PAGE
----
On the Republican side, in Iowa I underestimated Huckabee’s popularity and overestimated Romney’s, but corrected that in New Hampshire where I said McCain would win. No big deal. I still feel that no matter how much money he spends Romney is history and Huckabee will not last the course.

Regrettably, on the Democratic side I was 100% right in both Iowa and New Hampshire. First Clinton got beat. Then, despite the fact that she was declared all but dead by the experts, she turned around and won. I wish I had been wrong.

Obama’s way of being and speaking in Iowa got me excited about a candidate and the election process for the first time in a long while. I now had a clear favorite and moved from negative to actively negative about Clinton. So the New Hampshire results were disappointing.

I now think Obama has a good chance of winning the nomination. Should it go to Clinton I’m still sure I’ll vote for her against any Republican that emerges from this sorry lot. But I won’t be nearly as happy about it as I’d like to be.

So now, on to Michigan, Nevada, South Carolina, etc.

Thursday, January 03, 2008

Finally . . .

Finally, beginning tonight people can start voting. So since you are dying to know, here’s what I think:

In Iowa Romney will beat Huckabee. The bumbler from Arkansas peaked a few weeks ago and will fade from now on. The others will be out of the picture, although McCain will exceed expectations.

I agree with the experts that it will be close for the Dems. For the sake of hoping to upset the apple cart (or I guess hay wagon would be more appropriate) I’m saying it’ll be a close 1-2-3 finish in this order: Obama, Edwards and Clinton.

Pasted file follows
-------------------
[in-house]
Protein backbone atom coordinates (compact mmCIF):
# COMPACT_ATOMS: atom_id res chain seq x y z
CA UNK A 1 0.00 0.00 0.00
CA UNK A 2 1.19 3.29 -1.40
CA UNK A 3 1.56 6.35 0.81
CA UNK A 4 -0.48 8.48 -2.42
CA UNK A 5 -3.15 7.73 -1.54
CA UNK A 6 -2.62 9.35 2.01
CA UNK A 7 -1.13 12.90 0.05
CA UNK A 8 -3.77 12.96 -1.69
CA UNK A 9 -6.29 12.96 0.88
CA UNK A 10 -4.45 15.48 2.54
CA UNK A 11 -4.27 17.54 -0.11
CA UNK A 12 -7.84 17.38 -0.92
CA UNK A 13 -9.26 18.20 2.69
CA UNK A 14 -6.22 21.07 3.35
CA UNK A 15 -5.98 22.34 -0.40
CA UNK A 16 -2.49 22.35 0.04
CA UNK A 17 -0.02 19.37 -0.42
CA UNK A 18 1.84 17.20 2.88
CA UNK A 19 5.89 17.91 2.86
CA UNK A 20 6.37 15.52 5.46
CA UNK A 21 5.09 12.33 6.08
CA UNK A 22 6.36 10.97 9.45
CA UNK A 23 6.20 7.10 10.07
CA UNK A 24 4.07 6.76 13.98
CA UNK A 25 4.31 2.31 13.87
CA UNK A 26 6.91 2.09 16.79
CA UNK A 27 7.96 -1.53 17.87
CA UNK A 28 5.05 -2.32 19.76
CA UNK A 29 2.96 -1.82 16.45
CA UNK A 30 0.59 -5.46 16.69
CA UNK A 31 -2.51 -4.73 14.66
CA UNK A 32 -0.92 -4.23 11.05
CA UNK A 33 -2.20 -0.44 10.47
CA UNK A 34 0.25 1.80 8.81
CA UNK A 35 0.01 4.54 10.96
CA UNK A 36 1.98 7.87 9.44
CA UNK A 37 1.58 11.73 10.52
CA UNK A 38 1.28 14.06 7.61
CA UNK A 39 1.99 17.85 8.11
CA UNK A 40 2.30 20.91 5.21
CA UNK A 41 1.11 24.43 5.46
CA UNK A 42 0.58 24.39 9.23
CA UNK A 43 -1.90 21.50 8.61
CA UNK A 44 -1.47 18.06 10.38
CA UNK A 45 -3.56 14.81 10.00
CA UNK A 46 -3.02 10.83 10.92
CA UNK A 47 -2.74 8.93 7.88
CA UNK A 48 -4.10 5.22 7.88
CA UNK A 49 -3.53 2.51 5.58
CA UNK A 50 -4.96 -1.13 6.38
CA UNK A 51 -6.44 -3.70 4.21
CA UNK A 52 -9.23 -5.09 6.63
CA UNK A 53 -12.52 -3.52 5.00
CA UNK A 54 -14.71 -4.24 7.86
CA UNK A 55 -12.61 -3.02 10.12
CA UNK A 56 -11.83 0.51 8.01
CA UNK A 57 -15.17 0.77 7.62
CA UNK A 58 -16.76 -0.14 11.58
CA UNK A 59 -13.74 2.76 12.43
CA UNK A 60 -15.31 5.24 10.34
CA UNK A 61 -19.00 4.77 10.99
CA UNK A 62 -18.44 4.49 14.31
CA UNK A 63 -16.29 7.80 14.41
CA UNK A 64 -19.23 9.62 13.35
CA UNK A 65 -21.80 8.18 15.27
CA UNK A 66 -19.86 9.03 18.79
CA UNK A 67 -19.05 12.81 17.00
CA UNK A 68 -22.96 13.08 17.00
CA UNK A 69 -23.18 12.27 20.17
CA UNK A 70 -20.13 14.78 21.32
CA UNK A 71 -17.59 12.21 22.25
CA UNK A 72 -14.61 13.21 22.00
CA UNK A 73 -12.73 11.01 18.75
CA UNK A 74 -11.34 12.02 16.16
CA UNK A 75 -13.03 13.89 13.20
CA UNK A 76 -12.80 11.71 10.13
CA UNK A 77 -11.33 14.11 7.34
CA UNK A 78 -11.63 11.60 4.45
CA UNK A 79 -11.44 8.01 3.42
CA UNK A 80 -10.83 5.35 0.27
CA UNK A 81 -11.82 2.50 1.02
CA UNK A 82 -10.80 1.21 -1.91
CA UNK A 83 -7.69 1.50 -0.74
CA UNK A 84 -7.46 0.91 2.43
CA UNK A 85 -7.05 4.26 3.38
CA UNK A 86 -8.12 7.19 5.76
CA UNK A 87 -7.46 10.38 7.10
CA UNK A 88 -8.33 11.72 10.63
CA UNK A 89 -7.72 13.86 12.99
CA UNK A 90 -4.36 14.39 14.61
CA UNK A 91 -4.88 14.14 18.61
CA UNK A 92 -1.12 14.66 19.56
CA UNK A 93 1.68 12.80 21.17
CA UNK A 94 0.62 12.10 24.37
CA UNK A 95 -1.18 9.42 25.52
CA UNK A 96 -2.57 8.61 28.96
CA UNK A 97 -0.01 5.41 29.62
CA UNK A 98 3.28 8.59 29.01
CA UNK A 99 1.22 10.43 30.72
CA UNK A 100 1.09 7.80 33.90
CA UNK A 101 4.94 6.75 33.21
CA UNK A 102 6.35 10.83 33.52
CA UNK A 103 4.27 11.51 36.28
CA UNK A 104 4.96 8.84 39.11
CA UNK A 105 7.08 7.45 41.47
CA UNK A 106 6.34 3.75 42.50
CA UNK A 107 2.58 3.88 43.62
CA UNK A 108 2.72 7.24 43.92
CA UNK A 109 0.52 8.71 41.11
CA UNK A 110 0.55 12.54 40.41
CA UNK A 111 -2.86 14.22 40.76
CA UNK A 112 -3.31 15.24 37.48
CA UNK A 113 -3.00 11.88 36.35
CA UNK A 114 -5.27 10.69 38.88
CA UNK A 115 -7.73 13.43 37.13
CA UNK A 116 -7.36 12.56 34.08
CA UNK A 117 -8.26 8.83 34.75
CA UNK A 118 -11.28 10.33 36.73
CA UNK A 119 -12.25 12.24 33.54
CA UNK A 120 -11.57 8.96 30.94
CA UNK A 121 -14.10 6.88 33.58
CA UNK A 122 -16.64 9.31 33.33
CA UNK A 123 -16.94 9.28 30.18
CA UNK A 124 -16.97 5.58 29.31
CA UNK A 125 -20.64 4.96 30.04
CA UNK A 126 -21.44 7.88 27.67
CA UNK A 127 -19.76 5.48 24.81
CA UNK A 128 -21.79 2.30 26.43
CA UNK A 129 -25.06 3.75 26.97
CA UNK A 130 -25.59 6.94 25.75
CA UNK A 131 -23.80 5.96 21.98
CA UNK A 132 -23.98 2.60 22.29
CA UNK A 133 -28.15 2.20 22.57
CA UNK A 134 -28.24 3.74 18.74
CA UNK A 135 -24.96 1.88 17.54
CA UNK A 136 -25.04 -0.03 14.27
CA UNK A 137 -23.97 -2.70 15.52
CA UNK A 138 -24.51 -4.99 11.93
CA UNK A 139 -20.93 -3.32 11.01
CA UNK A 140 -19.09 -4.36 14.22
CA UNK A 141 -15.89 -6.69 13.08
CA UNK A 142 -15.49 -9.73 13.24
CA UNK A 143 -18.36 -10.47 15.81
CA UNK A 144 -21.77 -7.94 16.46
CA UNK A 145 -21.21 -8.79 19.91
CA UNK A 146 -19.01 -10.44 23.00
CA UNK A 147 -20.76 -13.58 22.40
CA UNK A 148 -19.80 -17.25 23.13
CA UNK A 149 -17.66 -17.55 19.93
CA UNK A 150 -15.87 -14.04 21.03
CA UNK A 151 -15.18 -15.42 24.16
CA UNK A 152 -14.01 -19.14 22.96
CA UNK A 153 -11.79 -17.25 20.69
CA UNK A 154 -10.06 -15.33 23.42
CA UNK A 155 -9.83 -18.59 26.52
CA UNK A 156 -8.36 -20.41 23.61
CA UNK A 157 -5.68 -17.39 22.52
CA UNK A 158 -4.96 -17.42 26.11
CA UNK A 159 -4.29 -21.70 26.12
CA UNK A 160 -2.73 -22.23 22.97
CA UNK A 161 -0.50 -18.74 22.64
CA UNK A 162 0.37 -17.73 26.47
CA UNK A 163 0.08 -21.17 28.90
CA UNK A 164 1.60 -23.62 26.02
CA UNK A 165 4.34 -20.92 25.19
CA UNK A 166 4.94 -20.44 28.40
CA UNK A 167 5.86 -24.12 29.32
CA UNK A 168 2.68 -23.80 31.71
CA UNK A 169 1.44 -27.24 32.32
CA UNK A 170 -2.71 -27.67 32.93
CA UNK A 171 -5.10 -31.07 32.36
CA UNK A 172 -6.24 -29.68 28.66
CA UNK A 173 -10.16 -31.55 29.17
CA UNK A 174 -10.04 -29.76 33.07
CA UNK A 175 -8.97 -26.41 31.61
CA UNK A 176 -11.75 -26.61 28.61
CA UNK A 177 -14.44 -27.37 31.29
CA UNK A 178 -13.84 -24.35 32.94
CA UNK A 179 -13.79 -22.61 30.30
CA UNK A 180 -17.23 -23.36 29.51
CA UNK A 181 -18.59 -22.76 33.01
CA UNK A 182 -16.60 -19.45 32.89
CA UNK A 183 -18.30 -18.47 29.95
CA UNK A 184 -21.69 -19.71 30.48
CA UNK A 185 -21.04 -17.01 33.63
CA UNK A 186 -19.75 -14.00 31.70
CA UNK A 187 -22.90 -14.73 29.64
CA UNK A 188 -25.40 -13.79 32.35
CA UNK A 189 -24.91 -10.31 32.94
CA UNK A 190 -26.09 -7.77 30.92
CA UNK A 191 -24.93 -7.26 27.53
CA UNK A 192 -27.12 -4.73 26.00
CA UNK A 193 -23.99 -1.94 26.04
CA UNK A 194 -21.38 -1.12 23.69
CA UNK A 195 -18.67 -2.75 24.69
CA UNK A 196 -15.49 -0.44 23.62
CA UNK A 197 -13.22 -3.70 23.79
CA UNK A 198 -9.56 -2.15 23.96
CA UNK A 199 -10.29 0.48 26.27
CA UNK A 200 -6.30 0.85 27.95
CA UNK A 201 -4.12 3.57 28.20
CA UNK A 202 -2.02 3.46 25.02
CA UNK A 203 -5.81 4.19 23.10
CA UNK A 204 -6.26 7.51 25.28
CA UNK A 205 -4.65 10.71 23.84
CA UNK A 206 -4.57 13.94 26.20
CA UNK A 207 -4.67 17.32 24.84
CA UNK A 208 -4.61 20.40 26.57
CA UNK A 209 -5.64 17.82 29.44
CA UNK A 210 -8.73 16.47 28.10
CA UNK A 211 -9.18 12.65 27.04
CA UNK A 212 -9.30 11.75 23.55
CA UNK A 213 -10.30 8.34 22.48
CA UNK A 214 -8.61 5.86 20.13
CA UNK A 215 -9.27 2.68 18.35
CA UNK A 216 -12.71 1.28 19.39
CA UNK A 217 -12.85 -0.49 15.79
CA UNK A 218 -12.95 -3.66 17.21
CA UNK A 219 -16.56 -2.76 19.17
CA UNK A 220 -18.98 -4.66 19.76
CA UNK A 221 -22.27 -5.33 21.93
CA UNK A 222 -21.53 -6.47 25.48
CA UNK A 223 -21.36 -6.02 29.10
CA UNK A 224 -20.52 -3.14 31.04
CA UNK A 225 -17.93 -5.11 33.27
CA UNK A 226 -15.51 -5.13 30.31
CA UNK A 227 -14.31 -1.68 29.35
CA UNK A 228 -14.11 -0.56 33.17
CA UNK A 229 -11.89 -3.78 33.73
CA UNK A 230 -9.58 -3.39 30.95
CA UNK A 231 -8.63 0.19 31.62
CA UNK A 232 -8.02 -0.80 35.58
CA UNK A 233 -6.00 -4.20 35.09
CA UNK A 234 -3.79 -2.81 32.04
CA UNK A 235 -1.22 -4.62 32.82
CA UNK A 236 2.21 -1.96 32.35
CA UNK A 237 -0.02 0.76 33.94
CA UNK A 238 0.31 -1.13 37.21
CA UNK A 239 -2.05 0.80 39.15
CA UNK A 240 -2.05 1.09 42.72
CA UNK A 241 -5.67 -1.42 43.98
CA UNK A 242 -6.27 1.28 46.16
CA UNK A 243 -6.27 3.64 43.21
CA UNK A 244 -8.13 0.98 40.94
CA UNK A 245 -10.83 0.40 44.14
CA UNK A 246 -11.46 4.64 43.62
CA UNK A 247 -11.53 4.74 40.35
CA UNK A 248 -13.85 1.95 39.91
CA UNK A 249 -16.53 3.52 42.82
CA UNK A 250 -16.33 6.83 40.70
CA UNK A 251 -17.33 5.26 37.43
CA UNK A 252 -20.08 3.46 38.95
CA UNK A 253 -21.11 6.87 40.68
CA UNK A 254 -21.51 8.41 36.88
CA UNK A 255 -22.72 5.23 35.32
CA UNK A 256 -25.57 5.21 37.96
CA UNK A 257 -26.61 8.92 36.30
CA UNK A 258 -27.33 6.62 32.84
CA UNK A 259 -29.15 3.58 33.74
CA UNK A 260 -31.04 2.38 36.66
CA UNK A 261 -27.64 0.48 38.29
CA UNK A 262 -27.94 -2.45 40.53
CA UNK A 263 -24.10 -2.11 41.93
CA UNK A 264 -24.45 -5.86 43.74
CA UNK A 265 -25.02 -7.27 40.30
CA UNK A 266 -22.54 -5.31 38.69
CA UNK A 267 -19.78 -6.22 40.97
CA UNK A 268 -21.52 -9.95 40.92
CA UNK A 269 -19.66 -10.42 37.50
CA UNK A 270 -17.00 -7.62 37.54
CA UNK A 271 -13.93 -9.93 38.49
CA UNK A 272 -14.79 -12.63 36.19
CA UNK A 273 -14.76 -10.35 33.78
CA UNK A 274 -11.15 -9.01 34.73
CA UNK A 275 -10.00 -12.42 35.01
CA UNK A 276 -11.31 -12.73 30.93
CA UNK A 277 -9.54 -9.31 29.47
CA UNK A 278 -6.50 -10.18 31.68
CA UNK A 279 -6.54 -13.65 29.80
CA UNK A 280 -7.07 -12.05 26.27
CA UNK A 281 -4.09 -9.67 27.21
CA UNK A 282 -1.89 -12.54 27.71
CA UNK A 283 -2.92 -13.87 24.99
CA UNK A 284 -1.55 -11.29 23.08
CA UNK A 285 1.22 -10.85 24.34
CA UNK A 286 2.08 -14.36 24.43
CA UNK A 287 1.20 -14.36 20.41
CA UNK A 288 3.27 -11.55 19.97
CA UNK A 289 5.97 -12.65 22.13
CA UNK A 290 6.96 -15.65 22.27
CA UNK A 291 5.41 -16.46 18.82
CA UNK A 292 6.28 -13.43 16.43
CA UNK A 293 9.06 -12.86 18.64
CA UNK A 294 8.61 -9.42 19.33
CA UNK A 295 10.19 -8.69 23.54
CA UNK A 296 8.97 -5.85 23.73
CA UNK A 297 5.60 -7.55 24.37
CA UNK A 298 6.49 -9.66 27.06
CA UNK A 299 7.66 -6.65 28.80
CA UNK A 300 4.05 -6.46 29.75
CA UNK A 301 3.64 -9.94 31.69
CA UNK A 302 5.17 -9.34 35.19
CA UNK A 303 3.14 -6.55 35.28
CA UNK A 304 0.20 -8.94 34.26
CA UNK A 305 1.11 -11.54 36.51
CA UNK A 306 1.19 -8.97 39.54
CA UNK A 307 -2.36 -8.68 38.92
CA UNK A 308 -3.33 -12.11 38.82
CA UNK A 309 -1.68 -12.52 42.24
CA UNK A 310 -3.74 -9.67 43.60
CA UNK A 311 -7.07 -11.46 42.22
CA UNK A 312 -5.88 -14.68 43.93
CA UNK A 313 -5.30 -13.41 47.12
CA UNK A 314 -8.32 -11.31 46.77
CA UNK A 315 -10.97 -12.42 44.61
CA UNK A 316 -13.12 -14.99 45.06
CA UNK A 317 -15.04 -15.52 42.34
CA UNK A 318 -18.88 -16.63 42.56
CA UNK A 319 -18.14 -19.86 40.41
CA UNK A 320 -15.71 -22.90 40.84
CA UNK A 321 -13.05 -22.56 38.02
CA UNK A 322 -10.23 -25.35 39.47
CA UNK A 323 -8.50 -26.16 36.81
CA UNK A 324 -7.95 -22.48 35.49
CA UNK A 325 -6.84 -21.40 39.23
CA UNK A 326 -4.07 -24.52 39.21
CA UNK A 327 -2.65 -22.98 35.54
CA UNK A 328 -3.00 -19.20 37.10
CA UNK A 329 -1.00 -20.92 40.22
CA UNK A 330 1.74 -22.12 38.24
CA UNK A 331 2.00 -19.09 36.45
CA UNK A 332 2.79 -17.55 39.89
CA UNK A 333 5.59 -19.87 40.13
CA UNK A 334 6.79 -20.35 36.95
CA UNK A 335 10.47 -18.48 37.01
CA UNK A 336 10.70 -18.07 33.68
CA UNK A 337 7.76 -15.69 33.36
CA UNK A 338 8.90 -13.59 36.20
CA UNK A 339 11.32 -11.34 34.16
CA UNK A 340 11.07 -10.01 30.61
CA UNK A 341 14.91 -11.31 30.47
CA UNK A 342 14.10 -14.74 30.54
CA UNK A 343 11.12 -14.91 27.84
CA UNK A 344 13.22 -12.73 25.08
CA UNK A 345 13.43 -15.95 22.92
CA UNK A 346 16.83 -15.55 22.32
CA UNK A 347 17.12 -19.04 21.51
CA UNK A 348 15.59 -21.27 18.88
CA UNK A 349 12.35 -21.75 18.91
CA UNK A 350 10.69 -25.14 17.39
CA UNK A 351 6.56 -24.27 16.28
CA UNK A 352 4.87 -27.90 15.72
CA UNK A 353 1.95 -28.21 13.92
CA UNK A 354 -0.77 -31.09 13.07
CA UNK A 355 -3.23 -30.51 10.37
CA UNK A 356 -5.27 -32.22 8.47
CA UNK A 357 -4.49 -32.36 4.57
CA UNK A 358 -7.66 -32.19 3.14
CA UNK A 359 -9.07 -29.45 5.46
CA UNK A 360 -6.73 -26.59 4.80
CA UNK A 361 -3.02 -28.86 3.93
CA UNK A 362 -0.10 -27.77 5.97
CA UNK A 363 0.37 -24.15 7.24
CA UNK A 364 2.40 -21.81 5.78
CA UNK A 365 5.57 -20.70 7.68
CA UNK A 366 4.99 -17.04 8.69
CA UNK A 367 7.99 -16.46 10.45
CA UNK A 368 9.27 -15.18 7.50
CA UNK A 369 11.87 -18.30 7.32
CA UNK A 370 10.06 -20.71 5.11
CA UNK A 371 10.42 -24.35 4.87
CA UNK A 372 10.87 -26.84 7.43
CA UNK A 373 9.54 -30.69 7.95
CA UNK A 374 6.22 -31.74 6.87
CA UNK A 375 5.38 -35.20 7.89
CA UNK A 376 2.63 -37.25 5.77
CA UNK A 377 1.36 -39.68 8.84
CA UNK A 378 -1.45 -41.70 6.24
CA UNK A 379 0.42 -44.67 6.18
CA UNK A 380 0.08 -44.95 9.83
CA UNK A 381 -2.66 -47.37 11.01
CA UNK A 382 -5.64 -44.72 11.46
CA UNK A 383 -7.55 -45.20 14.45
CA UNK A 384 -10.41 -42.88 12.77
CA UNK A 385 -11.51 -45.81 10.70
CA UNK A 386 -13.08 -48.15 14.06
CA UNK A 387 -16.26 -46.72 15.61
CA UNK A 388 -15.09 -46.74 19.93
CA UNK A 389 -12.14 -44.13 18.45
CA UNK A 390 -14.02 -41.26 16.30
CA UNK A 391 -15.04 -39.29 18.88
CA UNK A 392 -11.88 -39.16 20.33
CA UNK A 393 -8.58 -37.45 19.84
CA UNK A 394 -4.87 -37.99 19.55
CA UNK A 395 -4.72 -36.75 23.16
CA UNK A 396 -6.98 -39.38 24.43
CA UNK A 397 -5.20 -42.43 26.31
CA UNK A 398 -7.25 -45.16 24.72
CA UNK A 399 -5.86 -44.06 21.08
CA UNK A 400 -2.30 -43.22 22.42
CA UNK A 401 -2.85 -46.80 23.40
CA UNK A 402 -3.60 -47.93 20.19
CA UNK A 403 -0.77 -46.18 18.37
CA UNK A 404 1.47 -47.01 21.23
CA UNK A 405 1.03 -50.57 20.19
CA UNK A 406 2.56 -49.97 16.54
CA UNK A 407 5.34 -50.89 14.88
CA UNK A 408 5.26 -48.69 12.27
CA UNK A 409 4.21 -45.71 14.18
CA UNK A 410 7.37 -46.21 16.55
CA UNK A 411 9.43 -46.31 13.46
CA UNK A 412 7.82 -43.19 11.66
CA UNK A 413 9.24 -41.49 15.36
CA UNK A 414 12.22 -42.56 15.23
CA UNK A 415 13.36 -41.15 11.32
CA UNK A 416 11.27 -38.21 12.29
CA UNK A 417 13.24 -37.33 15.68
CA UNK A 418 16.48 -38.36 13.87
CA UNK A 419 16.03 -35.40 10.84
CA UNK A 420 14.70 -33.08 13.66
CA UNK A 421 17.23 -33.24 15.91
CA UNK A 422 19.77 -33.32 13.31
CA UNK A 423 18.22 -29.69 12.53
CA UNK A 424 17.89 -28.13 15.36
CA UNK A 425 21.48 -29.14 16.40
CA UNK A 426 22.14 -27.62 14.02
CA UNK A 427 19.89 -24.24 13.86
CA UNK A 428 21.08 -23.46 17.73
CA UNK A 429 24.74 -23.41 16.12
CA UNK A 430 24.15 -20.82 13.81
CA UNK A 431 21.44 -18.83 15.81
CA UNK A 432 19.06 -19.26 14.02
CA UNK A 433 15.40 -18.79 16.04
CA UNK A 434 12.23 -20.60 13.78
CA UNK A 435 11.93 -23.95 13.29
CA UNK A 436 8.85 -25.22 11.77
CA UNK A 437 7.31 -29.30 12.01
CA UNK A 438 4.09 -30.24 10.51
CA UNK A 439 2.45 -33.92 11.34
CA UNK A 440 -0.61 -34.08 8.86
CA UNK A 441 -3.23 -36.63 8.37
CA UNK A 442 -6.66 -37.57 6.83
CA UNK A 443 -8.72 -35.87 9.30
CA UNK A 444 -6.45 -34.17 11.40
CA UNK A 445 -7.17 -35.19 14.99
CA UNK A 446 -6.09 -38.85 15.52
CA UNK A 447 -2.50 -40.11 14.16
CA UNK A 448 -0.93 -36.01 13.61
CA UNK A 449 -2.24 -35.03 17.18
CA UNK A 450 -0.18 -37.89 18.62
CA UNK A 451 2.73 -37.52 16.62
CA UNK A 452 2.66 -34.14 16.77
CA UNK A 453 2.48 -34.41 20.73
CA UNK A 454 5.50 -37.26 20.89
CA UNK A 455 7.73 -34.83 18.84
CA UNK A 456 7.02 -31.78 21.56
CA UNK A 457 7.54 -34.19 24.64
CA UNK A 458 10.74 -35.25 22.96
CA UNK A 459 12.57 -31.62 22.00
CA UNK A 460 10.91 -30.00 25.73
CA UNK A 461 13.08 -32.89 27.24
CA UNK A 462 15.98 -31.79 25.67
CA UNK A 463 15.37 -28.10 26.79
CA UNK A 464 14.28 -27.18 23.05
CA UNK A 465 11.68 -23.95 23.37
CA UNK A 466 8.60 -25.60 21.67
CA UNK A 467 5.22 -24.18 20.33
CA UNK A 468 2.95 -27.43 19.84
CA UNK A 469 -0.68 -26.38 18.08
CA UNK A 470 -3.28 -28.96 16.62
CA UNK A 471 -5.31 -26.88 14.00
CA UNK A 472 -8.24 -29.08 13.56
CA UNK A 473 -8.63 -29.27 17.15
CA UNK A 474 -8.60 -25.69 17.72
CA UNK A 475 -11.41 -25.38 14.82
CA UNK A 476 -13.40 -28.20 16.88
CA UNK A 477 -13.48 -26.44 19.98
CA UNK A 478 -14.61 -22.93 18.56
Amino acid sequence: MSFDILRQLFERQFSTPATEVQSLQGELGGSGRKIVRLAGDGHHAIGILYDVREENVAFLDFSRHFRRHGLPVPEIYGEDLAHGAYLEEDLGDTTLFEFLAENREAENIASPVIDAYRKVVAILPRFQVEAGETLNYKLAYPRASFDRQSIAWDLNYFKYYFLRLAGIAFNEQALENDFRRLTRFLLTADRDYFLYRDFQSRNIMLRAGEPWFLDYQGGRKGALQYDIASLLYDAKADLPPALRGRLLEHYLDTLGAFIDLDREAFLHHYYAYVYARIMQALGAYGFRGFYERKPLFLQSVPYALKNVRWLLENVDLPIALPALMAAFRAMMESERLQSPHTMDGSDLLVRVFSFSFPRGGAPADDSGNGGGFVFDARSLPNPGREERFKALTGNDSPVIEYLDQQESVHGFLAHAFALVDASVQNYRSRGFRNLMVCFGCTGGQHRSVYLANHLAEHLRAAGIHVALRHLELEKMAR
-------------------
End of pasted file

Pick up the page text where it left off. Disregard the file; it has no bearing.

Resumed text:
Romney’s glow will fade in less than a week when McCain kicks his butt in New Hampshire. That will kick-start McCain’s momentum and he’ll go on to be the nominee.

On the Democratic side, Clinton will win big in New Hampshire. So those who will say after Iowa that she’s in trouble will be wrong. And, I regret to predict, she’ll go on to be the nominee.

Of the sorry lot put forward by the GOP, McCain is the best. Even though I don’t like or trust Clinton I’ll have no problem voting for her against any of the Republicans. It would be a bigger disaster than I can confront if the Executive Branch should continue to be in the hands of the bad guys, irrespective of who is at the head of the ticket.

I’m not sure if Bloomberg will mount an independent campaign. If he does run he won’t do well and his appeal will be to the already disaffected in both parties, so his candidacy will not be crucial in terms of who will win.

In the California primary I will vote for Obama. I’m not a passionate supporter but I appreciate the quality of his thinking and his integrity, i.e., being true to himself.